Interview with Zoe Daniel, ABC Radio National

6 July 2020

ZOE DANIEL:
With the clock ticking on a COAG agreement to ban the export of unprocessed waste by 2024, the Federal Government has announced a fund to help grow our domestic recycling industry. The Commonwealth will contribute $190 million towards the fund with another $400 million expected to come from industry along with the states and territories. There's also money to implement Commonwealth commitments under Australia's National Waste Policy Action Plan and collect better data on waste. The Government says the fund will create 10,000 jobs and drive a billion-dollar transformation of Australia's waste and recycling capability. 

Trevor Evans is the Assistant Minister for Waste Reduction and Environmental Management. Welcome to RN Drive.

TREVOR EVANS:
It's a pleasure Zoe. Great to be here.

ZOE DANIEL:
Now, this fund aims to have $600 million available; give me some examples of the sorts of investments it might fund.

TREVOR EVANS:
So, we're hoping to invest in facilities and infrastructure like plastics sorting factories, like plastics processing industry, like facilities that process whole tyres or glass bottles, or indeed, new facilities that process fibres such as paper and cardboard. Those four resource streams are the ones that are subject to the waste export bans that you mentioned, so that obviously involves the Federal Government stepping in with COAG's agreement to stop Australia sending those waste streams overseas. We don't want them simply to stay here and be stockpiled or go into landfill. We need to make sure that we've got the facilities here in Australia that can sort out our combing with recycling and then can process it, so that we can feed that into industry that's going to create the next generation of products.

ZOE DANIEL:
And are the states and territories up for this? Are they going to put that money in?

TREVOR EVANS:
They certainly are. So, you mentioned the National Waste Action Plan, which was an agreement between all of the governments of Australia last year, quite a significant one actually. Since the Federal Government has stepped so heavily into this space with recycling, we believe it's really important to get all governments on the same page and to be heading in the same direction in a harmonised way. So that action plan has the full agreement of the states and territories. It sets out what we all hope to achieve together over the next 10 years. It's got measurable milestones in it but it's also got areas where responsibility is divvied up between us. And where funding is appropriate, we commit to deliver it, as we are today.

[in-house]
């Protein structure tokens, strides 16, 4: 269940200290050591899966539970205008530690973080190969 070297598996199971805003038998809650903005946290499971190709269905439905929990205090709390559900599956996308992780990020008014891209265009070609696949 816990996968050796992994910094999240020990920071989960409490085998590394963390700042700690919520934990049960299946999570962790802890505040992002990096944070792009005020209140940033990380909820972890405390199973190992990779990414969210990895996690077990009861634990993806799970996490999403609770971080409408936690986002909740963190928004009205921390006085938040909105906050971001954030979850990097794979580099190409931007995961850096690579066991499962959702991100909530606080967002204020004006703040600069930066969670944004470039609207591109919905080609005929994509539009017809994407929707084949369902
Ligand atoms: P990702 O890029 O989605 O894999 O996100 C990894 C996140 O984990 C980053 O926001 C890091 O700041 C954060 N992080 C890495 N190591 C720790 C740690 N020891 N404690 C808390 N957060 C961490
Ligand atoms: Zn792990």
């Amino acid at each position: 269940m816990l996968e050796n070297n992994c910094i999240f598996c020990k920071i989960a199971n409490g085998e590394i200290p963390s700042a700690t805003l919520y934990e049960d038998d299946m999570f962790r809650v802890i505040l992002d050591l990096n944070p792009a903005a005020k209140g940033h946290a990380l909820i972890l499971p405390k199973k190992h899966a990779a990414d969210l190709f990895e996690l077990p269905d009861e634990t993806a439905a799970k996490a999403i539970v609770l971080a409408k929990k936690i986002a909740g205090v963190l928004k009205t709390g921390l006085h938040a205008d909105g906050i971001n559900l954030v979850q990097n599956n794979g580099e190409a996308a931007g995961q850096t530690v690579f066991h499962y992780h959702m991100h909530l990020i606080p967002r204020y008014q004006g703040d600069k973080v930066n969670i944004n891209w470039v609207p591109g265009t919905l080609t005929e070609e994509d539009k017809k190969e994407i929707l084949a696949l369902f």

ZOE DANIEL:
And you say 10,000 jobs will be created, which sounds pretty optimistic in the current climate, what's that figure based on and over what period?

TREVOR EVANS:
Yeah. Absolutely. The figure is not actually particularly optimistic, it's a conservative estimate. The waste and recycling industries in Australia today employ about 40 something thousand people. Okay? So we're talking about a 25 per cent increase in the existing industry that's here in Australia. And when we look right across the facilities that already exist, there's some great supply chains and some great facilities in areas such as scrap metal recovery and recycling here in Australia. But when it comes to plastics facilities, when it comes to processing tires and glass, the facilities here in Australia are fairly patchy. And so, when you're looking at building facilities for each of those waste streams in every state and territory, the jobs really start to stack up. And it's everything from transportation through to factory and manufacturing lines, through to high-tech jobs like chemical engineers and mechanical engineers, all the way through to managerial and logistics jobs.

ZOE DANIEL:
Okay, so let's talk about mandating, because the industry says that the best thing that you can do is mandate targets for the use of recycled material. Are you going to do that?

TREVOR EVANS:
So, every government in Australia in that action plan last year agreed to go away and measure what it is at the moment that they're doing with their purchasing of recycled content, and to set themselves targets, and those targets will be set very, very soon.